“This is a different group of guys. And gals,” McMahon says. “It’s Millennials. You know, they’re not as ambitious, quite frankly. And they’re not trepidatious, at all, I just don’t think they necessarily want to reach for that brass ring.”

McMahon doubles down on the Millennial thing a minute later, saying that “nobody wants to fail.” Insecurity, failure, not ambitious, more resources—McMahon’s choice of words in describing his young employees is both revealing in its frankness and completely off-the-rack. WWE brass, as embodied by the very real Vince McMahon saying very real words, just doesn’t think very much of its workers. Nearly five years later, there’s not much to indicate that mindset has changed.


Two things can be true simultaneously. The first is that we are all marks, because Bryan and McMahon have what is apparently a good relationship in real life; the second is that the antagonism between the symbolic roles they’re playing is very real. Why else would this particular clip go viral? How else could it feel so vital and of this moment while simultaneously working so well as a bellowing wrestling promo?

What Bryan said—and has gone on saying—feels very real because it’s both on the streets and in the crowds. Contra McMahon, pro wrestling isn’t about individuals. Bryan’s cohort is easy enough to pick out: they’re other wrestlers, maybe a few activists, all around his age and all grumbling because there is no security and everyone under the age of 45 or so will be around to watch the planet die. The people who can’t see an ending at all, only the end, all know this on some elemental level. The sheer weirdness of the news reveals every day how humanity’s shared safety response to that knowledge is to greet the bizarrerie and horror with morbid irony.


But Vince McMahon has a cohort, too. Billionaires, despite all of society’s attempts to peg them as rugged individualists, also have friends. McMahon’s friends are other billionaires. They are, quite literally, Melania and Donald Trump. They’re also the people who run television networks and industrial conglomerates.

Bryan speaks for his cohort. McMahon speaks for his, and his cohort hates you, or at least isn’t especially concerned with whether or how you live or die. It isn’t just McMahon saying that his Millennials are pampered losers; he’s saying that all Millennials are pampered losers, including the ones he owns to use as he pleases. Bryan is more forthright about what he’s saying, but that message bears repeating: he’s saying that McMahon may be particularly parasitic, but also that the nature of his parasitism can be found throughout his demographic and class. Whether generational politics are bullshit or a distraction or whatever else is irrelevant, here. Bryan and McMahon are both riding the raw energy of a very real antagonism. They’re doing their jobs, in that regard, but not just that.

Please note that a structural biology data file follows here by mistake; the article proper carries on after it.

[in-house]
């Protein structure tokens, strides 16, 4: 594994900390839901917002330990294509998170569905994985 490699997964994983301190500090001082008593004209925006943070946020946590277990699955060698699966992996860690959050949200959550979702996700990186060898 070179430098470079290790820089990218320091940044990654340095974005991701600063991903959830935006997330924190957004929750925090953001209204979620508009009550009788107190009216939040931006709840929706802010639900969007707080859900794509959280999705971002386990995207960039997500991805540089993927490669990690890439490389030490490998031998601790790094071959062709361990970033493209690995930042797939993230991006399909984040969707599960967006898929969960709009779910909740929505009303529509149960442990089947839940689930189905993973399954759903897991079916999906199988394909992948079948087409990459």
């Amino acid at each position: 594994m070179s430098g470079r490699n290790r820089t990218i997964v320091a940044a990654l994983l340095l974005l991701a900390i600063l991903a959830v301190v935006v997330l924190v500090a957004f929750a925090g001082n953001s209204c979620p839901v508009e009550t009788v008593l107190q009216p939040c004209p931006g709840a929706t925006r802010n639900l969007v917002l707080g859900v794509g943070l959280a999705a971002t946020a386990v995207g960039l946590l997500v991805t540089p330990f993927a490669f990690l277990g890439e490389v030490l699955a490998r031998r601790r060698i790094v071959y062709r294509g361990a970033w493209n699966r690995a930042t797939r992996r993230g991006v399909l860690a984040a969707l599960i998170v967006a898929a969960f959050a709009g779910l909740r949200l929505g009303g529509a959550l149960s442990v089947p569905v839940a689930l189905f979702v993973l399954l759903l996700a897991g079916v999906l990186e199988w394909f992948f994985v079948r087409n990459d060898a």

The antagonism being real is the reason why this works. It’s the only way this works. It’s the only way any of pro wrestling works. Just as the American wrestling hero isn’t beating up the Evil Foreigner heel, but all Evil Foreigners everywhere, the stand-ins here represent a real and meaningful fissure in America’s generational relations. It’s a struggle between good and evil in which evil can be conquered if it’s just slapped down hard enough. That’s the wrestling part. But the question, where Daniel Bryan vs. Vince McMahon is concerned, is just who the heel actually is. It’s not just a wrestling question.

Ian Williams is a freelance writer who covers pro wrestling, culture, and labor politics. His work has been featured in Jacobin, Vice, and The Guardian. He lives in Raleigh, NC.